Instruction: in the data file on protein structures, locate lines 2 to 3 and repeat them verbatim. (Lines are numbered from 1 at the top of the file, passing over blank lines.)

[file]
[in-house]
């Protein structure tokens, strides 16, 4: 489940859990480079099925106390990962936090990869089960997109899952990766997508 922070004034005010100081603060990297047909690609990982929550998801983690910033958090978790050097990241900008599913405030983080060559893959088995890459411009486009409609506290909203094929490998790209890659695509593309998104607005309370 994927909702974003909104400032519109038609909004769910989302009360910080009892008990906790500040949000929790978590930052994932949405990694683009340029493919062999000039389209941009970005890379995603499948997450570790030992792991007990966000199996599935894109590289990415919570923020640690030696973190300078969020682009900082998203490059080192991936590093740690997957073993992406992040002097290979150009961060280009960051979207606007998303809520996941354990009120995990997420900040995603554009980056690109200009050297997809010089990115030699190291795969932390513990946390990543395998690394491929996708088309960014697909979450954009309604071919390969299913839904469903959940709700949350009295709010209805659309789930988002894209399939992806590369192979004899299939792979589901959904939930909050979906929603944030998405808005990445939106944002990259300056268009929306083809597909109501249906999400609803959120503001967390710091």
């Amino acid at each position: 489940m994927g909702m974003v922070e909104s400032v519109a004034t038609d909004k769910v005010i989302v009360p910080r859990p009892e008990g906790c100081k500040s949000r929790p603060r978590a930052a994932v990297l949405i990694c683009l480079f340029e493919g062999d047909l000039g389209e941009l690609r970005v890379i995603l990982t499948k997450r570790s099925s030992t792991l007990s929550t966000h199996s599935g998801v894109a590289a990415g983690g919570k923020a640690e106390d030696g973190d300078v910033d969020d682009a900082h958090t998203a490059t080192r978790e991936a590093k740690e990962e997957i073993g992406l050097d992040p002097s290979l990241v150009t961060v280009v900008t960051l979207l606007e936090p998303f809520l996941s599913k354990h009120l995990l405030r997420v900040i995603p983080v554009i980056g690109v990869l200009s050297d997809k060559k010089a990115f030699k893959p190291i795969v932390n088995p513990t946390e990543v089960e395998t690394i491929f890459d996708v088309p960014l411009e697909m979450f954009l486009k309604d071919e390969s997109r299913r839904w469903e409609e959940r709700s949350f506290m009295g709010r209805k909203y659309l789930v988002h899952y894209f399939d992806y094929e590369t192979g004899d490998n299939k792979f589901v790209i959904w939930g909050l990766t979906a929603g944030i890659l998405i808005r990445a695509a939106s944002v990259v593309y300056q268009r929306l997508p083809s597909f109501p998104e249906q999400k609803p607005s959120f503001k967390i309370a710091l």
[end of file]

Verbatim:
């Protein structure tokens, strides 16, 4: 489940859990480079099925106390990962936090990869089960997109899952990766997508 922070004034005010100081603060990297047909690609990982929550998801983690910033958090978790050097990241900008599913405030983080060559893959088995890459411009486009409609506290909203094929490998790209890659695509593309998104607005309370 994927909702974003909104400032519109038609909004769910989302009360910080009892008990906790500040949000929790978590930052994932949405990694683009340029493919062999000039389209941009970005890379995603499948997450570790030992792991007990966000199996599935894109590289990415919570923020640690030696973190300078969020682009900082998203490059080192991936590093740690997957073993992406992040002097290979150009961060280009960051979207606007998303809520996941354990009120995990997420900040995603554009980056690109200009050297997809010089990115030699190291795969932390513990946390990543395998690394491929996708088309960014697909979450954009309604071919390969299913839904469903959940709700949350009295709010209805659309789930988002894209399939992806590369192979004899299939792979589901959904939930909050979906929603944030998405808005990445939106944002990259300056268009929306083809597909109501249906999400609803959120503001967390710091």
């Amino acid at each position: 489940m994927g909702m974003v922070e909104s400032v519109a004034t038609d909004k769910v005010i989302v009360p910080r859990p009892e008990g906790c100081k500040s949000r929790p603060r978590a930052a994932v990297l949405i990694c683009l480079f340029e493919g062999d047909l000039g389209e941009l690609r970005v890379i995603l990982t499948k997450r570790s099925s030992t792991l007990s929550t966000h199996s599935g998801v894109a590289a990415g983690g919570k923020a640690e106390d030696g973190d300078v910033d969020d682009a900082h958090t998203a490059t080192r978790e991936a590093k740690e990962e997957i073993g992406l050097d992040p002097s290979l990241v150009t961060v280009v900008t960051l979207l606007e936090p998303f809520l996941s599913k354990h009120l995990l405030r997420v900040i995603p983080v554009i980056g690109v990869l200009s050297d997809k060559k010089a990115f030699k893959p190291i795969v932390n088995p513990t946390e990543v089960e395998t690394i491929f890459d996708v088309p960014l411009e697909m979450f954009l486009k309604d071919e390969s997109r299913r839904w469903e409609e959940r709700s949350f506290m009295g709010r209805k909203y659309l789930v988002h899952y894209f399939d992806y094929e590369t192979g004899d490998n299939k792979f589901v790209i959904w939930g909050l990766t979906a929603g944030i890659l998405i808005r990445a695509a939106s944002v990259v593309y300056q268009r929306l997508p083809s597909f109501p998104e249906q999400k609803p607005s959120f503001k967390i309370a710091l």